There the cost of raising finance is cheap, cost of land is cheap, Federal government, and the Province government comes in front to support. The subsidy regime that persists in China is not in India today. So now levying anti-dumping duty is the only way government thinks is to bring things on level. However, I personally have different opinion to that as there should be encouragement within the domestic sector rather than blocking and putting anti-dumping so that the one which is being imported automatically turnout to be expensive. There are mathematical formula to ensure that we gain strategic advantage over them, but more than mathematical formula I think the real life should be that how can we support domestic manufacturing and give them facility and a road map, so that Indian the manufacturers have a complete well set ecosystem in India. It’s just we have to identify the potential and propel with a strong proposition.

Q. Is REI helping Indian manufacturers to learn new technologies from the International counterparts?

Definitely! The whole gamut and the bottomline of REI is to create a holistic ecosystem. From the first edition to till-date, there is a constant focus to create balance between domestic and international players. The moment they are more skewed in either direction, it creates an imbalance on the floor. This year, there are big international names logging a percentage of almost 48-49% of international participation which means the floor is absolutely balanced in terms of numbers. Also, we have strong presence of Japanese players, in fact there is a huge pavilion for them wherein companies like Mitsubishi, Sharp, Panasonic and Kyocera will stature and to add one also get to witness all the lead companies from Germany and China. According to survey, out of 10 top major inverter companies 8 are present at REI.

So all those 8 companies including SMA, ABB, Fronious, Schneider, Sungrow, Huawei, and leading inverter brands are present at the show. The whole objective of getting these international brands is that it gives Indian manufacturers much more levy to interact with them, learn from them, do business patch up, get a knowledge transfer, know-how etc. It creates a good mix of technologies between international and Indian players. International players get excited seeing large number of Indian players because for them they are their market whereas for Indian manufactures it is a foreign technology which the indigenous companies comply. It also inculcates an opportunity for technological congregation, know-how transfer, be their Indian arm for marketing product etc. I believe to bring International and National players under one roof because engaging just Indian companies will not be fruitful, as we know each other and bring no scope of improvement or new engagement. In that way I think our show has definitely contributed and will continue to contribute to the knowledge landscape of Indian Renewable Industry.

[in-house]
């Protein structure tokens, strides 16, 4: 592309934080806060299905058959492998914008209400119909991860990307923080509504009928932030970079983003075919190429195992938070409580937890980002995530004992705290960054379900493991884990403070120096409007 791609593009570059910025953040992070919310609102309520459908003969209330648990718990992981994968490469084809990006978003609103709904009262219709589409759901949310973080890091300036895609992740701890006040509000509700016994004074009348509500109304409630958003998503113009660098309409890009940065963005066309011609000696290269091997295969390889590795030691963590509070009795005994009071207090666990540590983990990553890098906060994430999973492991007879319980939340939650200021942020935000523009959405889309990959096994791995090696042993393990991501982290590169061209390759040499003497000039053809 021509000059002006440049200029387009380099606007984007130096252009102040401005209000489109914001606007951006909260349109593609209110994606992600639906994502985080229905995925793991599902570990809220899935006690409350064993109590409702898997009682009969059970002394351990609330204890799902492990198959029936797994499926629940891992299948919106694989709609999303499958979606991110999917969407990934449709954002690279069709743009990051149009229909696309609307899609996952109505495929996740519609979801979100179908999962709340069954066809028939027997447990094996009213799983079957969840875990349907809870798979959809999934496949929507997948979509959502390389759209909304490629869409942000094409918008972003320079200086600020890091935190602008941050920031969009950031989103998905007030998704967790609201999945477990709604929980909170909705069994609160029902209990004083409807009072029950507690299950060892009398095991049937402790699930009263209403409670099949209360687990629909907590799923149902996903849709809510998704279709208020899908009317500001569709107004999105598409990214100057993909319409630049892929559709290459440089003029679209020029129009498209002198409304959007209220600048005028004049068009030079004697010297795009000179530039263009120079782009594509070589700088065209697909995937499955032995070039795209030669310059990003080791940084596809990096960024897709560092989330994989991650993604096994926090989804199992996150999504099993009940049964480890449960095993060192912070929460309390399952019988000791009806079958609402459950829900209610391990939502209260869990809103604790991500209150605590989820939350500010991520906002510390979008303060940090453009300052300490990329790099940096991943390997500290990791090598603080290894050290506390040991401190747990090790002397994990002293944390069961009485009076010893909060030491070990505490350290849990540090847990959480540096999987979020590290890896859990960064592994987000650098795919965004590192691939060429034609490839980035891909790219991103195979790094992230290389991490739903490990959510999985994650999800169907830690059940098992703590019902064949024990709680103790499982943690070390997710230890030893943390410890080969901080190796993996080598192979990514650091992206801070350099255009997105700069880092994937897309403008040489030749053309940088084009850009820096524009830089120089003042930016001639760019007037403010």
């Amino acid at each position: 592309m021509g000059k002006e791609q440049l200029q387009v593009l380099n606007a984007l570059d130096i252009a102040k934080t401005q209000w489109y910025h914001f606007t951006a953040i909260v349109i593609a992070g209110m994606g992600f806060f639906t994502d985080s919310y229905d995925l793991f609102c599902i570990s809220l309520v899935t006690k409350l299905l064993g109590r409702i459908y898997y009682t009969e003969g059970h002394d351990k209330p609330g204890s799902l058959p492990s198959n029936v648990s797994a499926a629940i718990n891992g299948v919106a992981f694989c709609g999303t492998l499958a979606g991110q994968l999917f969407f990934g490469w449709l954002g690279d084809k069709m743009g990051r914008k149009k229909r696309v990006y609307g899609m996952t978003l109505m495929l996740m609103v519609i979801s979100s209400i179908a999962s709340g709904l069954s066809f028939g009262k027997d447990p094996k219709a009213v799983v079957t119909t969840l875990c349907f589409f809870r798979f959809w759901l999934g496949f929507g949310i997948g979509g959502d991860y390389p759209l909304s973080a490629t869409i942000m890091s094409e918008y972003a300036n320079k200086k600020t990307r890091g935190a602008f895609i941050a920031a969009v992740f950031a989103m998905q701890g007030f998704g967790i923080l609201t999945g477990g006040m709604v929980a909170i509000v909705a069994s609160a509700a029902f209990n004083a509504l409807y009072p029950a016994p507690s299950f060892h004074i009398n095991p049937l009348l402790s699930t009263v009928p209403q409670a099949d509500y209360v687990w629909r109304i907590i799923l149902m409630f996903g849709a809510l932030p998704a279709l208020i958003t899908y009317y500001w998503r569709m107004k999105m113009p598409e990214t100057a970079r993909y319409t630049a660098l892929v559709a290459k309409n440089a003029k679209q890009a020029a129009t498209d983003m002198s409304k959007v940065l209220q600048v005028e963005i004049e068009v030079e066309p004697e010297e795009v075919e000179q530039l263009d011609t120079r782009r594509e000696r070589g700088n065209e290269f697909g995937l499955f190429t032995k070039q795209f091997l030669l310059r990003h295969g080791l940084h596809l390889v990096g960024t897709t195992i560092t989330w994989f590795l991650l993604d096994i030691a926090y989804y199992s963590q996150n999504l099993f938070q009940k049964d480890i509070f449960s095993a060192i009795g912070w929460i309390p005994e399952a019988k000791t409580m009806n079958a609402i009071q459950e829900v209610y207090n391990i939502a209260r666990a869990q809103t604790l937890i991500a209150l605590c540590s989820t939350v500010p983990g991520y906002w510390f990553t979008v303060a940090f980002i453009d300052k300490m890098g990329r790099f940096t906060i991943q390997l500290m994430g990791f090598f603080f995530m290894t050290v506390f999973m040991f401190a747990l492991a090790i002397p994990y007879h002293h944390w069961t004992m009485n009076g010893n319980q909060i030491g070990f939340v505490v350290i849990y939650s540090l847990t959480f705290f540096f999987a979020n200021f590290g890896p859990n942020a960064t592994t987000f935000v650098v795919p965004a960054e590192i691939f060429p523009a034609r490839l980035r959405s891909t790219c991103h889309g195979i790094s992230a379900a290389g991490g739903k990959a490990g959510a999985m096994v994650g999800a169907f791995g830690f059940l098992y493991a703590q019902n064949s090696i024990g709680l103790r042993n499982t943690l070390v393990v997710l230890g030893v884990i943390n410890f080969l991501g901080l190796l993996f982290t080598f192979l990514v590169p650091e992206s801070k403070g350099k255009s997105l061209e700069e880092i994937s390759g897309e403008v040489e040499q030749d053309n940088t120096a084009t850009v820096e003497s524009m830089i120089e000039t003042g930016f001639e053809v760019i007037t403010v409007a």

Q. Kindly elaborate how this 11th edition of REI will be beneficial for the visitors and what new can they expect from this year’s show?

I think, this year there is every bit to learn from REI. Because, as I said in terms of size it has grown exponentially and this is the largest offering till date we are going to gift it to the Industry. When it comes to visitors, last time they came they could access 600 exhibitors on board. This time the number has shot up to 750 exhibitors that mean whatever contract they were able to generate out of 600 the probability and magnitude of contract this year is going to be far more because the size of the show has become like a universe of renewables. Similarly, we are creating lot of sessions which we have kept open to visitors to attain.